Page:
A window of opportunity for CO2 reductions
More than 60 % of the total heat loss of buildings takes place through windows. Technology to significantly improve window insulation properties while reducing price and the carbon footprint associated with production and use will have major impact.
Most people now agree that human activities make a significant contribution to global climate change. The energy consumption and loss associated with buildings play an important role in greenhouse gas emissions, and windows are a prime culprit. Scientists are developing better windows with EU funding of the project WINSMART.
Windows typically fare poorly compared to the rest of a building facade when it comes to insulating, as indicated by higher U-values meaning higher transmission. The WINSMART concept combines vacuum insulation glazing (VIG) with optical transmission control schemes to lower U-values by more than 60 %, bringing them closer to those of the rest of the building envelope.
VIG is a relatively new concept building on the original double-pane glass one. The space between the panes is evacuated to less than a millionth of atmospheric pressure, with the vacuum preventing almost all convective or conductive heat exchange between the panes. In the first period, the team validated the manufacturing techniques necessary to produce the VIG.
Scientists are also targeting the embodied energy of the frames, the total energy consumption of all processes from acquiring raw materials through to recycling and disposal. Conventional materials were chosen without consideration of embodied energy. It turns out that an important reduction in the carbon footprint is possible through a better choice of materials.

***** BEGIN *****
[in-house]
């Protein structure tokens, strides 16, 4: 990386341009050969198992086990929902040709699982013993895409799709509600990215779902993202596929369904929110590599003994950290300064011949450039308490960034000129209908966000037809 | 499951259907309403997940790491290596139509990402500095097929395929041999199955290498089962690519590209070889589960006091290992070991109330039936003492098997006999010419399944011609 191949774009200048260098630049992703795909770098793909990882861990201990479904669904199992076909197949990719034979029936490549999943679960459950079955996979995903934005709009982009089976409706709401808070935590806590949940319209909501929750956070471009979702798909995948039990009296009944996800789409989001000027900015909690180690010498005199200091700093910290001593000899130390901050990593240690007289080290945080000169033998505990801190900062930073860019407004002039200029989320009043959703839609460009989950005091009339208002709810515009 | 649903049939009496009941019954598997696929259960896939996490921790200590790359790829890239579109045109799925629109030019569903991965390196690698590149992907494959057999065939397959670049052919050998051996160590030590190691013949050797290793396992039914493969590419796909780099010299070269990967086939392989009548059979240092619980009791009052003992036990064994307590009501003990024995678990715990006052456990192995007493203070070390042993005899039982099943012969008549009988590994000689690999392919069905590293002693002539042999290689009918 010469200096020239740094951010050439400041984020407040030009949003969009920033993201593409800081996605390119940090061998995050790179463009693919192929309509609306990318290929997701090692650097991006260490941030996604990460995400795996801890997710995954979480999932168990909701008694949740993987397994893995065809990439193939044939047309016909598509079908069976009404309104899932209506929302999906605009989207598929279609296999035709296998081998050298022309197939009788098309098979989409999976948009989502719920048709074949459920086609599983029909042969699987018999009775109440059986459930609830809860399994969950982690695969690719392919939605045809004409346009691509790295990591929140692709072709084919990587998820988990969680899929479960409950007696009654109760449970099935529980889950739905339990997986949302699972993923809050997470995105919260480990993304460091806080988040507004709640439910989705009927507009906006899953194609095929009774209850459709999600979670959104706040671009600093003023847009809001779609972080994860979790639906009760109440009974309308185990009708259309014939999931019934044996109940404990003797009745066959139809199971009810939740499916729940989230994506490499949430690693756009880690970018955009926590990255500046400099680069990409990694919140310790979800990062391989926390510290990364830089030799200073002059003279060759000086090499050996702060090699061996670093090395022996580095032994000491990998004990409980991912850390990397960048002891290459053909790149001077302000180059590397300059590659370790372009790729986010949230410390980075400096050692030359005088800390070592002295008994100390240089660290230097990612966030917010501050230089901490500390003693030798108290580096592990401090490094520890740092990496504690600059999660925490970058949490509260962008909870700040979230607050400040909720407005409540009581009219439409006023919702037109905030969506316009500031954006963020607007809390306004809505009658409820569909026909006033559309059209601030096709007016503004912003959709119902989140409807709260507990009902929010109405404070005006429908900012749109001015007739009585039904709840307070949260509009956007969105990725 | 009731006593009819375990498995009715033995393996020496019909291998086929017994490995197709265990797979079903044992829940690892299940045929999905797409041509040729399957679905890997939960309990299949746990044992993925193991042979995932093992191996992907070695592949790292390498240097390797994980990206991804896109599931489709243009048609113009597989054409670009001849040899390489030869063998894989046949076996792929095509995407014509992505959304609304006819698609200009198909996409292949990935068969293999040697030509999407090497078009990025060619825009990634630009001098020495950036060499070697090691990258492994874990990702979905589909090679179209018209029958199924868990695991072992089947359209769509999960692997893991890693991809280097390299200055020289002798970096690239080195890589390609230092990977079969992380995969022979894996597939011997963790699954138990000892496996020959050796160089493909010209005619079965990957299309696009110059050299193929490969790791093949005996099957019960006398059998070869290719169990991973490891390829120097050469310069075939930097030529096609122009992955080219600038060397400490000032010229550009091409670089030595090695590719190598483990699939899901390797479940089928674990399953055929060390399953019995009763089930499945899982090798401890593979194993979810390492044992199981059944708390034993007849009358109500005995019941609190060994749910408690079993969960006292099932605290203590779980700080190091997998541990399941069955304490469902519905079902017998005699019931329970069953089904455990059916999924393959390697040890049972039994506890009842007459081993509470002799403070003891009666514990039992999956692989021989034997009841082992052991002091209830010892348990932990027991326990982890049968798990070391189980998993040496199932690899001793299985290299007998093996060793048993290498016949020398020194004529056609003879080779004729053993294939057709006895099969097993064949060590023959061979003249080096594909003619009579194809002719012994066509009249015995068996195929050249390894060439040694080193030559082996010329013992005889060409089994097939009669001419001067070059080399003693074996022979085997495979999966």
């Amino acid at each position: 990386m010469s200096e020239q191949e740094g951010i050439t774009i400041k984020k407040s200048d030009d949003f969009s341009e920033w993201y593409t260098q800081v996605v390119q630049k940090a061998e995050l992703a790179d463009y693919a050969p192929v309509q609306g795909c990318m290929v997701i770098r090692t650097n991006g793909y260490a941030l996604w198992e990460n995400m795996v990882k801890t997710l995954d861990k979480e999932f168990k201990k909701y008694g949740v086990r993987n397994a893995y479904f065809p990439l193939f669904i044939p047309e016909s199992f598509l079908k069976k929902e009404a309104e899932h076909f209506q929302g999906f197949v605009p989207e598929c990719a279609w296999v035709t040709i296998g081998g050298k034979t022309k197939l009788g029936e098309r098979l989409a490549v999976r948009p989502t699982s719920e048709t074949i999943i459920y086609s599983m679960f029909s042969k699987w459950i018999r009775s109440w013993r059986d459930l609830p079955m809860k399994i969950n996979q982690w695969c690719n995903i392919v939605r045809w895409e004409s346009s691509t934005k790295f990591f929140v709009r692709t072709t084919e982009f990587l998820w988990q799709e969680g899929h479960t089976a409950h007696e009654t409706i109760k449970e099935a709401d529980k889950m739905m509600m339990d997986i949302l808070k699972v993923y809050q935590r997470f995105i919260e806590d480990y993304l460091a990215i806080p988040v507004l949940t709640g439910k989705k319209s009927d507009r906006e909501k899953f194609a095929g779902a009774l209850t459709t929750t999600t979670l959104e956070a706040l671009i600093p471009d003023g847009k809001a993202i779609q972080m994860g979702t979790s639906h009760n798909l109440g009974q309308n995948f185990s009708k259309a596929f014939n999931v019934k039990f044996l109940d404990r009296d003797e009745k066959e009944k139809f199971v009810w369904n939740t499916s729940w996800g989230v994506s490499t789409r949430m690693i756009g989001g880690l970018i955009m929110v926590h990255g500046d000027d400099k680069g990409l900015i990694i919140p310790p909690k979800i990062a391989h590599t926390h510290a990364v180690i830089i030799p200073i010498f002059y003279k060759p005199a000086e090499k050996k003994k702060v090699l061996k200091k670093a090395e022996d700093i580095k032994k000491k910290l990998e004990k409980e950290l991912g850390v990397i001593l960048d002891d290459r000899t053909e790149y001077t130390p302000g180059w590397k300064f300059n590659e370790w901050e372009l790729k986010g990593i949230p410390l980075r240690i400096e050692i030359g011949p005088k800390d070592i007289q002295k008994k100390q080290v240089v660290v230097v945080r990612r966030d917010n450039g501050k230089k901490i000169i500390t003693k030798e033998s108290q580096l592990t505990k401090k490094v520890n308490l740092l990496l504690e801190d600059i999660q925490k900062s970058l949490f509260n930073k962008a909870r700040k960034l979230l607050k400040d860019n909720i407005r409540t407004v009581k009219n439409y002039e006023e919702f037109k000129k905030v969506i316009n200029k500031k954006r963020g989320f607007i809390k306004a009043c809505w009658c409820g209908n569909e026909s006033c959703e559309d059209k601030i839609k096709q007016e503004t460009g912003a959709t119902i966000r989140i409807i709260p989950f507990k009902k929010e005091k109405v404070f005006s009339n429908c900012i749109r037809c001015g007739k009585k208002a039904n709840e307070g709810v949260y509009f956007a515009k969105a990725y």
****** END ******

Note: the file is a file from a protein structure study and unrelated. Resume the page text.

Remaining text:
Finally, the consortium is evaluating incorporation of optical transmission control technologies into the VIG to facilitate a colour change (shading) in response to the intensity of incident light (photochromic) or a small applied voltage (electrochromic). In this period, scientists selected materials and defined their use in planned devices.
In advance of a detailed life-cycle assessment (LCA), researchers defined the LCA methodology and prepared a draft LCA inventory of the proposed window system. They expect to deliver a lighter, less expensive and more energy-efficient window with lower embodied energy. Adoption as retrofit to existing buildings or in new ones will have tremendous impact on the energy efficiency of buildings and their impact on global climate change.
last modification: 2015-04-13 10:03:32